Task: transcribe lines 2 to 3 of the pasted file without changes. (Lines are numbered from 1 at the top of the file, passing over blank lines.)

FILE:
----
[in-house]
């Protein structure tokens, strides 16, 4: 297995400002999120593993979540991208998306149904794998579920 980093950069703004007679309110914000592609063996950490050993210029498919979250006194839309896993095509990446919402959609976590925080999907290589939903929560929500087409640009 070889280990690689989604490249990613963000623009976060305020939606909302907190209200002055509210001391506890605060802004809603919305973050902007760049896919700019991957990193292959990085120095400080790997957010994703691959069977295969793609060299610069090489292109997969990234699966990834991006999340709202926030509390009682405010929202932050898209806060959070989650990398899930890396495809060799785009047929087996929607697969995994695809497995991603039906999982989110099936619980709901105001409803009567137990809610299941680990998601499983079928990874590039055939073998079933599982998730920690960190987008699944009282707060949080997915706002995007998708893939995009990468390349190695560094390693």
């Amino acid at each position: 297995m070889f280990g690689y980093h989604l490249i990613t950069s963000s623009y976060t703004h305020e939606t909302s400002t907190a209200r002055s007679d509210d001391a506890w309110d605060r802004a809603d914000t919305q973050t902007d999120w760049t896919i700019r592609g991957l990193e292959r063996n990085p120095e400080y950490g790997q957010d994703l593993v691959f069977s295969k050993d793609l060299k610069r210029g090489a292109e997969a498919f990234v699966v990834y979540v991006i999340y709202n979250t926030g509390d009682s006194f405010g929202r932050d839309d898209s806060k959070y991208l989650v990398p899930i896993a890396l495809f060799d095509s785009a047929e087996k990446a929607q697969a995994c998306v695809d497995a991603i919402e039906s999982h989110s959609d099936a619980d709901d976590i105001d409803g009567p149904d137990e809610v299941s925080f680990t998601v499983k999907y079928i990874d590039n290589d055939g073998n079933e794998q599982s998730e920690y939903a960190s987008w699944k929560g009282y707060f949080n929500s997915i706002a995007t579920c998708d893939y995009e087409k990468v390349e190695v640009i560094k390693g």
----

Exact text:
């Protein structure tokens, strides 16, 4: 297995400002999120593993979540991208998306149904794998579920 980093950069703004007679309110914000592609063996950490050993210029498919979250006194839309896993095509990446919402959609976590925080999907290589939903929560929500087409640009 070889280990690689989604490249990613963000623009976060305020939606909302907190209200002055509210001391506890605060802004809603919305973050902007760049896919700019991957990193292959990085120095400080790997957010994703691959069977295969793609060299610069090489292109997969990234699966990834991006999340709202926030509390009682405010929202932050898209806060959070989650990398899930890396495809060799785009047929087996929607697969995994695809497995991603039906999982989110099936619980709901105001409803009567137990809610299941680990998601499983079928990874590039055939073998079933599982998730920690960190987008699944009282707060949080997915706002995007998708893939995009990468390349190695560094390693």
């Amino acid at each position: 297995m070889f280990g690689y980093h989604l490249i990613t950069s963000s623009y976060t703004h305020e939606t909302s400002t907190a209200r002055s007679d509210d001391a506890w309110d605060r802004a809603d914000t919305q973050t902007d999120w760049t896919i700019r592609g991957l990193e292959r063996n990085p120095e400080y950490g790997q957010d994703l593993v691959f069977s295969k050993d793609l060299k610069r210029g090489a292109e997969a498919f990234v699966v990834y979540v991006i999340y709202n979250t926030g509390d009682s006194f405010g929202r932050d839309d898209s806060k959070y991208l989650v990398p899930i896993a890396l495809f060799d095509s785009a047929e087996k990446a929607q697969a995994c998306v695809d497995a991603i919402e039906s999982h989110s959609d099936a619980d709901d976590i105001d409803g009567p149904d137990e809610v299941s925080f680990t998601v499983k999907y079928i990874d590039n290589d055939g073998n079933e794998q599982s998730e920690y939903a960190s987008w699944k929560g009282y707060f949080n929500s997915i706002a995007t579920c998708d893939y995009e087409k990468v390349e190695v640009i560094k390693g």